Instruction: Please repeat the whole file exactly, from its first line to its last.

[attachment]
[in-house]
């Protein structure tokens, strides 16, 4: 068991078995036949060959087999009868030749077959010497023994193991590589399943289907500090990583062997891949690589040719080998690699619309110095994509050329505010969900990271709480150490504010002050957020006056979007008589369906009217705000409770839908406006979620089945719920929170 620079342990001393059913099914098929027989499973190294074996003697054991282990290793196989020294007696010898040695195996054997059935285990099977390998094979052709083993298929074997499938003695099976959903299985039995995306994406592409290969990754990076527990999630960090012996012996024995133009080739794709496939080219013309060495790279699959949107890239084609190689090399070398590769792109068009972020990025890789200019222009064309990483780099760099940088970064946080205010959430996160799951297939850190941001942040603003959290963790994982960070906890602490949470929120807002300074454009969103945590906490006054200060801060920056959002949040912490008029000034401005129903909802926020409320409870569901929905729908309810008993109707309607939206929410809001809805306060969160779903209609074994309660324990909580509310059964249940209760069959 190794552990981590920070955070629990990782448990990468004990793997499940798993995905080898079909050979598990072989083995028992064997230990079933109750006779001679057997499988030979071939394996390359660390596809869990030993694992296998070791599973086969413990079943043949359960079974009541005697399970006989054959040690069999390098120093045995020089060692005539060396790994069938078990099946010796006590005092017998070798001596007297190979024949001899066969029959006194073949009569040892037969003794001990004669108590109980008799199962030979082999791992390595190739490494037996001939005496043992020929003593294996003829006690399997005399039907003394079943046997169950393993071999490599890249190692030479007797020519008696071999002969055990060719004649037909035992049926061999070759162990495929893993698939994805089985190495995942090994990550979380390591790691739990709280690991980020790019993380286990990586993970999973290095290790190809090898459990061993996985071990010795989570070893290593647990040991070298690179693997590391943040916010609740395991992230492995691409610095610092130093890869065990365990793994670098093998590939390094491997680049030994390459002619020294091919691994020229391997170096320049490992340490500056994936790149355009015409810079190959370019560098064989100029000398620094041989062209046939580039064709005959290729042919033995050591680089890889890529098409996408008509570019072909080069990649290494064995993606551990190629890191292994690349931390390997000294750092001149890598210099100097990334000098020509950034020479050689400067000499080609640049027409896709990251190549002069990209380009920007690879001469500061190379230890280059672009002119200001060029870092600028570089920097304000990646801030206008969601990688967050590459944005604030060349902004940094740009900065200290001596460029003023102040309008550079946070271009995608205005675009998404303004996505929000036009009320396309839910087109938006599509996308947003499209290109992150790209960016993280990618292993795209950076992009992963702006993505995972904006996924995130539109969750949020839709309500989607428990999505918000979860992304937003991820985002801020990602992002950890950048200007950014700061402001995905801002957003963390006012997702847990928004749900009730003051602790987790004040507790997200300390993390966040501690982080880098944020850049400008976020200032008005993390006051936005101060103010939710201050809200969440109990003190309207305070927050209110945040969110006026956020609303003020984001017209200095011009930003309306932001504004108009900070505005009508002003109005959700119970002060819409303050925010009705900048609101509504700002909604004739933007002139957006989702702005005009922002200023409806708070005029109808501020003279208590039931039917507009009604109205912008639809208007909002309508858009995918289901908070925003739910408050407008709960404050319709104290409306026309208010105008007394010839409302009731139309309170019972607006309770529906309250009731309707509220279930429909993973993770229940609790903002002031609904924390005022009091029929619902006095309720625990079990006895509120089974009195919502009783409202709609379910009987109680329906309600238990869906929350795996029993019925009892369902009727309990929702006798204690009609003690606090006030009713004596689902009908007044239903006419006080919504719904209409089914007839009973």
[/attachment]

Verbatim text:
[in-house]
């Protein structure tokens, strides 16, 4: 068991078995036949060959087999009868030749077959010497023994193991590589399943289907500090990583062997891949690589040719080998690699619309110095994509050329505010969900990271709480150490504010002050957020006056979007008589369906009217705000409770839908406006979620089945719920929170 620079342990001393059913099914098929027989499973190294074996003697054991282990290793196989020294007696010898040695195996054997059935285990099977390998094979052709083993298929074997499938003695099976959903299985039995995306994406592409290969990754990076527990999630960090012996012996024995133009080739794709496939080219013309060495790279699959949107890239084609190689090399070398590769792109068009972020990025890789200019222009064309990483780099760099940088970064946080205010959430996160799951297939850190941001942040603003959290963790994982960070906890602490949470929120807002300074454009969103945590906490006054200060801060920056959002949040912490008029000034401005129903909802926020409320409870569901929905729908309810008993109707309607939206929410809001809805306060969160779903209609074994309660324990909580509310059964249940209760069959 190794552990981590920070955070629990990782448990990468004990793997499940798993995905080898079909050979598990072989083995028992064997230990079933109750006779001679057997499988030979071939394996390359660390596809869990030993694992296998070791599973086969413990079943043949359960079974009541005697399970006989054959040690069999390098120093045995020089060692005539060396790994069938078990099946010796006590005092017998070798001596007297190979024949001899066969029959006194073949009569040892037969003794001990004669108590109980008799199962030979082999791992390595190739490494037996001939005496043992020929003593294996003829006690399997005399039907003394079943046997169950393993071999490599890249190692030479007797020519008696071999002969055990060719004649037909035992049926061999070759162990495929893993698939994805089985190495995942090994990550979380390591790691739990709280690991980020790019993380286990990586993970999973290095290790190809090898459990061993996985071990010795989570070893290593647990040991070298690179693997590391943040916010609740395991992230492995691409610095610092130093890869065990365990793994670098093998590939390094491997680049030994390459002619020294091919691994020229391997170096320049490992340490500056994936790149355009015409810079190959370019560098064989100029000398620094041989062209046939580039064709005959290729042919033995050591680089890889890529098409996408008509570019072909080069990649290494064995993606551990190629890191292994690349931390390997000294750092001149890598210099100097990334000098020509950034020479050689400067000499080609640049027409896709990251190549002069990209380009920007690879001469500061190379230890280059672009002119200001060029870092600028570089920097304000990646801030206008969601990688967050590459944005604030060349902004940094740009900065200290001596460029003023102040309008550079946070271009995608205005675009998404303004996505929000036009009320396309839910087109938006599509996308947003499209290109992150790209960016993280990618292993795209950076992009992963702006993505995972904006996924995130539109969750949020839709309500989607428990999505918000979860992304937003991820985002801020990602992002950890950048200007950014700061402001995905801002957003963390006012997702847990928004749900009730003051602790987790004040507790997200300390993390966040501690982080880098944020850049400008976020200032008005993390006051936005101060103010939710201050809200969440109990003190309207305070927050209110945040969110006026956020609303003020984001017209200095011009930003309306932001504004108009900070505005009508002003109005959700119970002060819409303050925010009705900048609101509504700002909604004739933007002139957006989702702005005009922002200023409806708070005029109808501020003279208590039931039917507009009604109205912008639809208007909002309508858009995918289901908070925003739910408050407008709960404050319709104290409306026309208010105008007394010839409302009731139309309170019972607006309770529906309250009731309707509220279930429909993973993770229940609790903002002031609904924390005022009091029929619902006095309720625990079990006895509120089974009195919502009783409202709609379910009987109680329906309600238990869906929350795996029993019925009892369902009727309990929702006798204690009609003690606090006030009713004596689902009908007044239903006419006080919504719904209409089914007839009973």